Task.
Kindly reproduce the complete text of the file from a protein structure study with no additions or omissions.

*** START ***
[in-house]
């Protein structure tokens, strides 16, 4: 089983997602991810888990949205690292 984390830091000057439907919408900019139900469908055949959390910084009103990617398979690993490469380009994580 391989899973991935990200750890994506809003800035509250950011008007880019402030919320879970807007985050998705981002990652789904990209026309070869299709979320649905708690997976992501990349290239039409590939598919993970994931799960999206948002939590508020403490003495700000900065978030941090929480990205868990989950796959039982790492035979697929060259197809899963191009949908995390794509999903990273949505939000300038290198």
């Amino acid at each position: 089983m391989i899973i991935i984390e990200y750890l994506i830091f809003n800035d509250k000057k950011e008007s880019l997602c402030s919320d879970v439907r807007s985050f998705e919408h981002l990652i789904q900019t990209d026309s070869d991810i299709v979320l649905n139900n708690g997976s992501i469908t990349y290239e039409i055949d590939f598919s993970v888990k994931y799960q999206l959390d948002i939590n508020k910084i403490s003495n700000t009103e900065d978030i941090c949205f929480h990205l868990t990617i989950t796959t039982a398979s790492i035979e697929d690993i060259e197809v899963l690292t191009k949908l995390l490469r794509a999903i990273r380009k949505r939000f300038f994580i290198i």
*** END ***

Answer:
[in-house]
């Protein structure tokens, strides 16, 4: 089983997602991810888990949205690292 984390830091000057439907919408900019139900469908055949959390910084009103990617398979690993490469380009994580 391989899973991935990200750890994506809003800035509250950011008007880019402030919320879970807007985050998705981002990652789904990209026309070869299709979320649905708690997976992501990349290239039409590939598919993970994931799960999206948002939590508020403490003495700000900065978030941090929480990205868990989950796959039982790492035979697929060259197809899963191009949908995390794509999903990273949505939000300038290198």
């Amino acid at each position: 089983m391989i899973i991935i984390e990200y750890l994506i830091f809003n800035d509250k000057k950011e008007s880019l997602c402030s919320d879970v439907r807007s985050f998705e919408h981002l990652i789904q900019t990209d026309s070869d991810i299709v979320l649905n139900n708690g997976s992501i469908t990349y290239e039409i055949d590939f598919s993970v888990k994931y799960q999206l959390d948002i939590n508020k910084i403490s003495n700000t009103e900065d978030i941090c949205f929480h990205l868990t990617i989950t796959t039982a398979s790492i035979e697929d690993i060259e197809v899963l690292t191009k949908l995390l490469r794509a999903i990273r380009k949505r939000f300038f994580i290198i």